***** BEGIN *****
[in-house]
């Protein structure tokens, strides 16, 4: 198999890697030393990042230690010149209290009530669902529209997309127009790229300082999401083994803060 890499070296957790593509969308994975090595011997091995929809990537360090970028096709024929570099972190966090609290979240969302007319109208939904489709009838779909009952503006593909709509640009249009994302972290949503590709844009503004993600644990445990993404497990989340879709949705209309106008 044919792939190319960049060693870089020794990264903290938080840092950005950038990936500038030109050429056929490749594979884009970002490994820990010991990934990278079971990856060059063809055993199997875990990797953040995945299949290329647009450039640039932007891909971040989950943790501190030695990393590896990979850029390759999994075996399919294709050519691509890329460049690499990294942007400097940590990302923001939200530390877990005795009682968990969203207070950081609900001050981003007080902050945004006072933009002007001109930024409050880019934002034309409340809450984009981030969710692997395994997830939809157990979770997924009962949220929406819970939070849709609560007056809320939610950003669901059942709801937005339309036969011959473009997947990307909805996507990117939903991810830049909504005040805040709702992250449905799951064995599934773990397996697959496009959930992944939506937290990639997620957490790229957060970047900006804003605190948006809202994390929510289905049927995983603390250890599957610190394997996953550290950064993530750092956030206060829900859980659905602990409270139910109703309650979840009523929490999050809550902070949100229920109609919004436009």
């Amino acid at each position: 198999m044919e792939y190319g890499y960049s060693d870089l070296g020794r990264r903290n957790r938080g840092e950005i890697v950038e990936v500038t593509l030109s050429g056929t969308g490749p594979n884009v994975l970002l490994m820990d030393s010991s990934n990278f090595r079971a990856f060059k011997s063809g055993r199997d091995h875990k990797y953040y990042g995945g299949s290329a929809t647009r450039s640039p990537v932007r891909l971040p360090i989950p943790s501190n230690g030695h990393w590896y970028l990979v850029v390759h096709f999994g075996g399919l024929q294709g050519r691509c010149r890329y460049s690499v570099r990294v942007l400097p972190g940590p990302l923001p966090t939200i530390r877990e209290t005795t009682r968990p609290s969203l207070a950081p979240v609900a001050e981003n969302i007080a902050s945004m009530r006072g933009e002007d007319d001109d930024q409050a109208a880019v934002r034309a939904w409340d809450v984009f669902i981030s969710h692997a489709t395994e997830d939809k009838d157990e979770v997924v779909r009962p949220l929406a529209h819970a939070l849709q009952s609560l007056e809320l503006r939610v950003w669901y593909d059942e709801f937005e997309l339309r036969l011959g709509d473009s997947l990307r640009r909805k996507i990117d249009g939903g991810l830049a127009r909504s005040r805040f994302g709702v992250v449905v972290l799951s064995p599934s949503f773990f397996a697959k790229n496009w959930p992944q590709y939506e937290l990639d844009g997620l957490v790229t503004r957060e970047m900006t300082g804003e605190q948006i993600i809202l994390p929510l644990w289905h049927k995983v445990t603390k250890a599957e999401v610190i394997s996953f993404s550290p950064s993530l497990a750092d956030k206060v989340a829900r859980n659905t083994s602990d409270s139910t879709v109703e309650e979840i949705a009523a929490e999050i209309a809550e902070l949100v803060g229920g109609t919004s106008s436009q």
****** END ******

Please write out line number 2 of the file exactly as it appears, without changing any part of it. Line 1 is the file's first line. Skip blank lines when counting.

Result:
């Protein structure tokens, strides 16, 4: 198999890697030393990042230690010149209290009530669902529209997309127009790229300082999401083994803060 890499070296957790593509969308994975090595011997091995929809990537360090970028096709024929570099972190966090609290979240969302007319109208939904489709009838779909009952503006593909709509640009249009994302972290949503590709844009503004993600644990445990993404497990989340879709949705209309106008 044919792939190319960049060693870089020794990264903290938080840092950005950038990936500038030109050429056929490749594979884009970002490994820990010991990934990278079971990856060059063809055993199997875990990797953040995945299949290329647009450039640039932007891909971040989950943790501190030695990393590896990979850029390759999994075996399919294709050519691509890329460049690499990294942007400097940590990302923001939200530390877990005795009682968990969203207070950081609900001050981003007080902050945004006072933009002007001109930024409050880019934002034309409340809450984009981030969710692997395994997830939809157990979770997924009962949220929406819970939070849709609560007056809320939610950003669901059942709801937005339309036969011959473009997947990307909805996507990117939903991810830049909504005040805040709702992250449905799951064995599934773990397996697959496009959930992944939506937290990639997620957490790229957060970047900006804003605190948006809202994390929510289905049927995983603390250890599957610190394997996953550290950064993530750092956030206060829900859980659905602990409270139910109703309650979840009523929490999050809550902070949100229920109609919004436009």